California Pacific Currents 2004
Centers for Research in Clinical Excellence (CRCLE): The Wheel Keeps on Turning
The acronym CRCLE suggests a system whose components are interrelated and interdependent. Within the Centers for Research in Clinical Excellence (CRCLE) at California Pacific, the acronym stands for a program in which researchers and clinicians work together to search for clues in patients’ medical histories, diagnostic studies and responses to treatment that can be used to improve care.
Physician-investigators chosen for the CRCLE program apply rigorous research methods and data collection techniques to their studies. Each CRCLE project studies a cohort of patients, who have agreed to participate and are cared for at the Medical Center. They receive intensive diagnostic work-ups, treatment and follow-up care. Patient outcomes such as hospitalization, metastasis of a tumor, complications of treatment or death are assessed at predetermined intervals. Biological specimens, such as blood or tissue, are collected and stored for potential future analyses.
In the past year, the CRCLE program has funded three projects. Here is an update on those studies.
The Breast Health Study
During the course of a year, about 30,000 women have screening mammograms at California Pacific’s Breast Health Center, which is directed by Fred Margolin, MD. Researchers conducting the CRCLE Breast Health study want to have at least half of these women participate in the research.
“Our goal is to discover a combination of measurements, such as a hormone level, breast density and other new measurements to give a woman an accurate assessment of her risk of developing breast cancer. We hope that eventually ‘risk of breast cancer’ will become part of the report about mammogram results,” says Steven Cummings, MD, FACP, an internationally recognized expert in women’s health, breast cancer prevention and screening, the epidemiology of osteoporosis and fractures, and aging. Dr. Cummings oversees the entire CRCLE program.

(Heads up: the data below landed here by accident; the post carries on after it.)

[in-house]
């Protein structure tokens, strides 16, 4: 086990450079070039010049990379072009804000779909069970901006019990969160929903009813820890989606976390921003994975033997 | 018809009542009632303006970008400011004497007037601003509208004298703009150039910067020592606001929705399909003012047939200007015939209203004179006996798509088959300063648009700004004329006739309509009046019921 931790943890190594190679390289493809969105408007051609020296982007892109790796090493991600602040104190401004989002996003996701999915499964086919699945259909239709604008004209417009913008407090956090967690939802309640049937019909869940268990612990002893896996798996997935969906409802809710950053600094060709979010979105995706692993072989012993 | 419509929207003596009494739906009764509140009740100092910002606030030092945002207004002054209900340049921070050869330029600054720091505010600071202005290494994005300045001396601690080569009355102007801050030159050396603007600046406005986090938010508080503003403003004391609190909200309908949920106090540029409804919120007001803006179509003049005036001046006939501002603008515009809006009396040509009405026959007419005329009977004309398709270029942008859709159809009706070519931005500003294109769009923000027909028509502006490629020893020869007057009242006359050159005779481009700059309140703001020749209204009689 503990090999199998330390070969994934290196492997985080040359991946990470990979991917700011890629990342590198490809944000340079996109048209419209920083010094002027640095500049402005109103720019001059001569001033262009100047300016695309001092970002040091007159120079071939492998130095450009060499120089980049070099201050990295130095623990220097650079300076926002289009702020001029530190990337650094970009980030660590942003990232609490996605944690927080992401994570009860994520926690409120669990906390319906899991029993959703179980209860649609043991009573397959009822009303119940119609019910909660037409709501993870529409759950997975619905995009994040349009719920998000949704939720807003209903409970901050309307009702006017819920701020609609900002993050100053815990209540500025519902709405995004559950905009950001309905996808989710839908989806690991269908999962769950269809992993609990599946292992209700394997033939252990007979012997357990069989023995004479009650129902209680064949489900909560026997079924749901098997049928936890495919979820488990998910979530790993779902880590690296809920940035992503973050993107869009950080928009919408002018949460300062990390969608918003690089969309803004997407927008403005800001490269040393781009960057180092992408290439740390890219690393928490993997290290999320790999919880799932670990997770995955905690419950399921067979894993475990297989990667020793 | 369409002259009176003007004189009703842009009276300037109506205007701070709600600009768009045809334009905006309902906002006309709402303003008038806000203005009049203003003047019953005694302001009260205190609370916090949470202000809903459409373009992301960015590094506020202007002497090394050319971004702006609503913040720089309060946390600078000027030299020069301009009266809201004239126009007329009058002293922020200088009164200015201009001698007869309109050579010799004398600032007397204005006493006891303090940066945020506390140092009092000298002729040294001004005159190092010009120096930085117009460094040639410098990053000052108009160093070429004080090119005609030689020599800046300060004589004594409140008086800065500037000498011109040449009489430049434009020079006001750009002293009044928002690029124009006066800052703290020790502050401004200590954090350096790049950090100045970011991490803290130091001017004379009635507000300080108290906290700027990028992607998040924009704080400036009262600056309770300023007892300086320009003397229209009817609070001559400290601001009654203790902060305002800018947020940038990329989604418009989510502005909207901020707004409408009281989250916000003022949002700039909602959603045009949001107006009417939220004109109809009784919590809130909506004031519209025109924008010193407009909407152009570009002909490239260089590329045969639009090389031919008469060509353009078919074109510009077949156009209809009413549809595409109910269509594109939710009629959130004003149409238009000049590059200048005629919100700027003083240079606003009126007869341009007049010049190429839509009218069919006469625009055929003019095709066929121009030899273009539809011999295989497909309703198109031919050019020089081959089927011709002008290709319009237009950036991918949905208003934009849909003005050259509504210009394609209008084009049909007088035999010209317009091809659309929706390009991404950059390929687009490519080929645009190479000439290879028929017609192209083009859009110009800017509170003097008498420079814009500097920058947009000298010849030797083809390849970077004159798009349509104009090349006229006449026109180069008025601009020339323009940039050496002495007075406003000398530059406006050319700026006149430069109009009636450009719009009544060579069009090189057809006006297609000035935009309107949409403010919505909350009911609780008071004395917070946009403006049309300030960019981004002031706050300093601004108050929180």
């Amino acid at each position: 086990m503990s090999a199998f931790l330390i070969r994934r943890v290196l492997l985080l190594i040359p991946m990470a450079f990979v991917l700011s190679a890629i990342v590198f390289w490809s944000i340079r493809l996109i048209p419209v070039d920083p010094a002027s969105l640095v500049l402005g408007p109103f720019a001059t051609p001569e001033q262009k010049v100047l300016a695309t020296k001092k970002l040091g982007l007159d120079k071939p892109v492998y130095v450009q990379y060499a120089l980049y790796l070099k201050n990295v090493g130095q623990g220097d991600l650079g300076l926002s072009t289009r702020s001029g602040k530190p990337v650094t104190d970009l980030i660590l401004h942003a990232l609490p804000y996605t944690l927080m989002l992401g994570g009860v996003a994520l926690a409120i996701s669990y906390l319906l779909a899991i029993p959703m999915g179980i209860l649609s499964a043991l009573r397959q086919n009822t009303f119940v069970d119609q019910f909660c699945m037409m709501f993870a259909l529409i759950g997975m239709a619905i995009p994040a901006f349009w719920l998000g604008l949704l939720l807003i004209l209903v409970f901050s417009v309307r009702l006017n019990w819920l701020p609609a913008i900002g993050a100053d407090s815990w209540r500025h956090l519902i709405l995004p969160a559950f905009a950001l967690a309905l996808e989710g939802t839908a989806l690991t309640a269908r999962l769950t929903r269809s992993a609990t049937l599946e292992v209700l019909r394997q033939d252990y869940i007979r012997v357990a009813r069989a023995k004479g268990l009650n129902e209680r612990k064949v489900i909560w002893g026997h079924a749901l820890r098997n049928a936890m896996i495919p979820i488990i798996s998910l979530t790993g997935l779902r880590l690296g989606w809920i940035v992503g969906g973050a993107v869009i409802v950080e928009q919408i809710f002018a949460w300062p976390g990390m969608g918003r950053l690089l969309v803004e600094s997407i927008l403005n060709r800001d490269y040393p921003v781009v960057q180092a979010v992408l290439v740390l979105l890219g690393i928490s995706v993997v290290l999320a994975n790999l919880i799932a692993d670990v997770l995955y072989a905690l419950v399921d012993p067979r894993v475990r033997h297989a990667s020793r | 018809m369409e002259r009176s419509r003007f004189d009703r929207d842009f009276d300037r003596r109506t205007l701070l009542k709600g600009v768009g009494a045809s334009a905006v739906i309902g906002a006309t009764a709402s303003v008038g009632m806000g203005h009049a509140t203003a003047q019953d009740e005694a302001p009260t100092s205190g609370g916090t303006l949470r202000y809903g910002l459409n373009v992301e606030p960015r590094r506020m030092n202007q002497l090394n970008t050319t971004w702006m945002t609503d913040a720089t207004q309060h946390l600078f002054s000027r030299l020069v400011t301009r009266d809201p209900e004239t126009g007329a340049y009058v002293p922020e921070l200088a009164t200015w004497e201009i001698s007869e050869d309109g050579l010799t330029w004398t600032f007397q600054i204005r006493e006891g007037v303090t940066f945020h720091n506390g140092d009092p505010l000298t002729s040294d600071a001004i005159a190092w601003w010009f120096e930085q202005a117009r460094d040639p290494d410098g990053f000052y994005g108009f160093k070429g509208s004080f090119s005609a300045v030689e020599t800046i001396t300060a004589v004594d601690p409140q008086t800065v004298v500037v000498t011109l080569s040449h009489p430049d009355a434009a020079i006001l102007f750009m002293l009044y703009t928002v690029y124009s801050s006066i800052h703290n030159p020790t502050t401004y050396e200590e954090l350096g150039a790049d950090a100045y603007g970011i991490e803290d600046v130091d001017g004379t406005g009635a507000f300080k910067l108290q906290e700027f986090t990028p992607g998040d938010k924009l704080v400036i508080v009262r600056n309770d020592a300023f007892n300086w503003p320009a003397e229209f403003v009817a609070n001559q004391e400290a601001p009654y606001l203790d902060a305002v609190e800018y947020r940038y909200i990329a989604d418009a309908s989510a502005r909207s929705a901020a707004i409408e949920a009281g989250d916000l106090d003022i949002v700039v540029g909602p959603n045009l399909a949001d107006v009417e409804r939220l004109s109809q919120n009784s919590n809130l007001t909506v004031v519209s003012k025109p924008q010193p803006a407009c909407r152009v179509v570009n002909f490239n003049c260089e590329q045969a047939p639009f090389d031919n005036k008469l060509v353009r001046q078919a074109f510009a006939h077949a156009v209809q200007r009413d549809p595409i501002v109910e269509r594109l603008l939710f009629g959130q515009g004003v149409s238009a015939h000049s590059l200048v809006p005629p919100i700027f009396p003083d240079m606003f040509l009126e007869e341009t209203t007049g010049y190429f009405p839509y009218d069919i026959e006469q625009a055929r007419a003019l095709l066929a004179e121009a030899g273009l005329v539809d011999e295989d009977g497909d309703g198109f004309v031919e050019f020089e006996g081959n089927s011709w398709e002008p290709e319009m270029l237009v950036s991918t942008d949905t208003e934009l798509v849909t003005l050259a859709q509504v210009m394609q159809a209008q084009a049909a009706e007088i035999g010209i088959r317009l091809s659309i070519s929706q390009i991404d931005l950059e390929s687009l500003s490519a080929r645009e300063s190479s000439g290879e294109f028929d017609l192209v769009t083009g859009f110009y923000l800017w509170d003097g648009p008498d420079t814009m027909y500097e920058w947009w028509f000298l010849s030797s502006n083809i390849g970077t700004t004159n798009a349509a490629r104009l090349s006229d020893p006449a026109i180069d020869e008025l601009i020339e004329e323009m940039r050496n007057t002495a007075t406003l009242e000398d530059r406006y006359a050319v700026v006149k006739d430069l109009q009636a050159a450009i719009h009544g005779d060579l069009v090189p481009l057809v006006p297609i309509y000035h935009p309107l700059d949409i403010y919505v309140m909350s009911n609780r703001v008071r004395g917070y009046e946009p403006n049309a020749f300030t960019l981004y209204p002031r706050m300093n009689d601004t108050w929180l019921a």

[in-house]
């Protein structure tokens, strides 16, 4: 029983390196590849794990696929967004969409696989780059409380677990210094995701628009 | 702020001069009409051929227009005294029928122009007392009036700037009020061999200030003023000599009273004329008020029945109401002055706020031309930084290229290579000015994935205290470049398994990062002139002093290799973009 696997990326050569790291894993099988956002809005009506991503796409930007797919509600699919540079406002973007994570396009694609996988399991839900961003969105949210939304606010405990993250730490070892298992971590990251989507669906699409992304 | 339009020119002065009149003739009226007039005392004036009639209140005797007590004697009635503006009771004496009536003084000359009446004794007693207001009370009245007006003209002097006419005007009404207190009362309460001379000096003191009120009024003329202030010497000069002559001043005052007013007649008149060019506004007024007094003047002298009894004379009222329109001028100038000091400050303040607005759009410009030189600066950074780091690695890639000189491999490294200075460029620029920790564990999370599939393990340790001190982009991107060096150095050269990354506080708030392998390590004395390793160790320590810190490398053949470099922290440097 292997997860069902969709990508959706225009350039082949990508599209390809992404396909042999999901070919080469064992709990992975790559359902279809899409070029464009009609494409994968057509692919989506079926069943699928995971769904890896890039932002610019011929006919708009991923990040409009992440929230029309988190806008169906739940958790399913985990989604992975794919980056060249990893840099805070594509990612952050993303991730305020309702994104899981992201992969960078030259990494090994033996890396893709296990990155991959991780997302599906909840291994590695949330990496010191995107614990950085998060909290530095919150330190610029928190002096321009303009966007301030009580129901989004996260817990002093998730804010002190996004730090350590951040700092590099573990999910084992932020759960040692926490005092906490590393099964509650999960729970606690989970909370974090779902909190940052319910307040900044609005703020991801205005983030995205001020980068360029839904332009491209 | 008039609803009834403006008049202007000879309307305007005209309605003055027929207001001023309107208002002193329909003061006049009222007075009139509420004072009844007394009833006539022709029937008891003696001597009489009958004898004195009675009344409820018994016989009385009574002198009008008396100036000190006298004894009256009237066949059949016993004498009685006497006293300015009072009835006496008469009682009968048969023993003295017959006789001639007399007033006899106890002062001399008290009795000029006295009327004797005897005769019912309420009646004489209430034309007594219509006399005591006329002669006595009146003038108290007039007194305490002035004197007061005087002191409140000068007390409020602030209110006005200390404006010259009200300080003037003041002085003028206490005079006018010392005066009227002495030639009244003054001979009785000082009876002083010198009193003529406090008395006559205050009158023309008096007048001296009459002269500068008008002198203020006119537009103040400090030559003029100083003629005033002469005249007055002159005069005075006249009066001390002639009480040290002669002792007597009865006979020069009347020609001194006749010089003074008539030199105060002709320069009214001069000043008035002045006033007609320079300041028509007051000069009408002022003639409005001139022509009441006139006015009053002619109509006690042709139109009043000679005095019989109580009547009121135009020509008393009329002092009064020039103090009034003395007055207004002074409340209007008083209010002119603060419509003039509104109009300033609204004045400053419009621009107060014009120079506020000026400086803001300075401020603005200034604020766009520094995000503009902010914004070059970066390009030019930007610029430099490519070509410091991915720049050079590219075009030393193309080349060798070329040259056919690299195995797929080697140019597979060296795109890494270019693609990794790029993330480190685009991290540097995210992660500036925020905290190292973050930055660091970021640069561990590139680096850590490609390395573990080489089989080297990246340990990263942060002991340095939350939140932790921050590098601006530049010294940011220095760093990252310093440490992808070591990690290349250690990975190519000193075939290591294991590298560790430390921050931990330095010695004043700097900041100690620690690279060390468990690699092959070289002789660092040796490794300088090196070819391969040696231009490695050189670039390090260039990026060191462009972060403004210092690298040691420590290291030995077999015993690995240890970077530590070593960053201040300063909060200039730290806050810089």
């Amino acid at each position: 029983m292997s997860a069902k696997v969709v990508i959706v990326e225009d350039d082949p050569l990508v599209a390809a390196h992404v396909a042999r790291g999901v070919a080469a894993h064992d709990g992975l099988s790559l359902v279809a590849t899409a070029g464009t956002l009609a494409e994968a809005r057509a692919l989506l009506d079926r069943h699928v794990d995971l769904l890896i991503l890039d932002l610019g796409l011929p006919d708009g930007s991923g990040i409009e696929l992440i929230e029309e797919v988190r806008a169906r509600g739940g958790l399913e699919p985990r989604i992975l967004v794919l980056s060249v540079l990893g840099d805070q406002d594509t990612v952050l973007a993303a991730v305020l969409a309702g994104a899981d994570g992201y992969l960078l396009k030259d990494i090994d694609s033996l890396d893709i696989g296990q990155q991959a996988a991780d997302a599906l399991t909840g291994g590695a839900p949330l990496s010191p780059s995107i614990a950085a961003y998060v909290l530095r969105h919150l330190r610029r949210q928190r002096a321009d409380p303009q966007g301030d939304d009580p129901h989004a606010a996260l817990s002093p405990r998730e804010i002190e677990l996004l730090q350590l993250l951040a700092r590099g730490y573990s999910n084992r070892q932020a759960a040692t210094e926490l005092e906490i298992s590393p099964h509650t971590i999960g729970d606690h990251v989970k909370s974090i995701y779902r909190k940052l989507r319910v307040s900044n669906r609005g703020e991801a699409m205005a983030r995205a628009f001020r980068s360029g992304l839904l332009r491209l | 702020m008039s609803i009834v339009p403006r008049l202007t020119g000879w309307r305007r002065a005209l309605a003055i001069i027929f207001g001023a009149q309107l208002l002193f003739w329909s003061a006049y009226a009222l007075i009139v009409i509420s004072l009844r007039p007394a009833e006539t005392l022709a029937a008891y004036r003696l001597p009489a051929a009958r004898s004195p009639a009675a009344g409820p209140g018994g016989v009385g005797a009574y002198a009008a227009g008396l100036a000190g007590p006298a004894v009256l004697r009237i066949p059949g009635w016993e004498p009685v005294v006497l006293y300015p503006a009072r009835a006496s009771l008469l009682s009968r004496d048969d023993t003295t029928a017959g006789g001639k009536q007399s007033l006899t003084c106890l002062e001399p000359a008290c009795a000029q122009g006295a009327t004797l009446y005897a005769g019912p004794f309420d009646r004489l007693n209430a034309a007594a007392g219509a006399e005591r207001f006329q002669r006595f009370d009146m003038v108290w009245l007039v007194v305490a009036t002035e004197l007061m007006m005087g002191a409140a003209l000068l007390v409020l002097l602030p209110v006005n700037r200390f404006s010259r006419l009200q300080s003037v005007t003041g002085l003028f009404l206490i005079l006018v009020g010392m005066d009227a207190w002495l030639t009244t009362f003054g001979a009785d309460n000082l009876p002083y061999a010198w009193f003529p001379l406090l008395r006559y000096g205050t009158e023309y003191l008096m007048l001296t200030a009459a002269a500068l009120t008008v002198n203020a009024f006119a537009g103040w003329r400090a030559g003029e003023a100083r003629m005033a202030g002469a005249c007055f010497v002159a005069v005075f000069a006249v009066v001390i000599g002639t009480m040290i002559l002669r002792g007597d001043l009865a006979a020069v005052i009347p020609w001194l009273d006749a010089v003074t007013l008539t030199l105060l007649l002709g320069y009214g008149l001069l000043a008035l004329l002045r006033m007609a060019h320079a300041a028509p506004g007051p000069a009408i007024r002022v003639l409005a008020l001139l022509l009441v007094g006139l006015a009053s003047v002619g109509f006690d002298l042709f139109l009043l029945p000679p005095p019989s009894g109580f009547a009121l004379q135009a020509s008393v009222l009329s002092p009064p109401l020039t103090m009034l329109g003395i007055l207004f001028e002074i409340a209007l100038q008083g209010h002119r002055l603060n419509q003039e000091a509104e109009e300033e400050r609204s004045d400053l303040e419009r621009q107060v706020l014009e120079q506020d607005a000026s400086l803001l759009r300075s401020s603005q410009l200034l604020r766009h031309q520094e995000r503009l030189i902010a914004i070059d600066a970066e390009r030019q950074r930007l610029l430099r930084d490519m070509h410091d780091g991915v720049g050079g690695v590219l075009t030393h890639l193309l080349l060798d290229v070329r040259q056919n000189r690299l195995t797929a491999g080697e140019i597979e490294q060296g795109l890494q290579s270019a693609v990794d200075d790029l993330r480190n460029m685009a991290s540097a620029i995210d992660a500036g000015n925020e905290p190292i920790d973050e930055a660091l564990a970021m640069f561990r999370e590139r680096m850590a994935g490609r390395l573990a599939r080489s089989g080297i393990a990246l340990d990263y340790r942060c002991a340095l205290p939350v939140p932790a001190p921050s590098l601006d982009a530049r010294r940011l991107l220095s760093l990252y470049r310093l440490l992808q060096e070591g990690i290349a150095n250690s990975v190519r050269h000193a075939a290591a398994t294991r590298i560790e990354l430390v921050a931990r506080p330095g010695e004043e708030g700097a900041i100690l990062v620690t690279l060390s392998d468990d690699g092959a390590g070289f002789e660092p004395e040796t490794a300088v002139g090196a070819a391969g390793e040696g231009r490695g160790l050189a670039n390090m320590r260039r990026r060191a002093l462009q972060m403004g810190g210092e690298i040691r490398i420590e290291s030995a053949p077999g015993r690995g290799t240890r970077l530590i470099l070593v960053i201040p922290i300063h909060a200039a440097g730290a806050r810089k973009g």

The study protocol involves obtaining a blood sample from women who have screening mammograms. Mammography units have been outfitted with a new device for assessing breast density.
Treatments will be available soon to decrease a woman’s risk for developing breast cancer. Identifying the women who will benefit from these interventions, however, is not yet a reality. Researchers want to expand the list of known breast cancer risk factors, such as having a family history of breast cancer. “We have shown that postmenopausal women who have higher levels of estrogen or testosterone also have a higher risk of developing breast cancer. There may be other ways to test women to determine if they have an increased risk of breast cancer. The first step is to include measuring the ‘density’ of the breast on a routine mammogram. Along with our initiative, other tests will continue to be designed and developed to help assess risk,” concludes Dr. Cummings.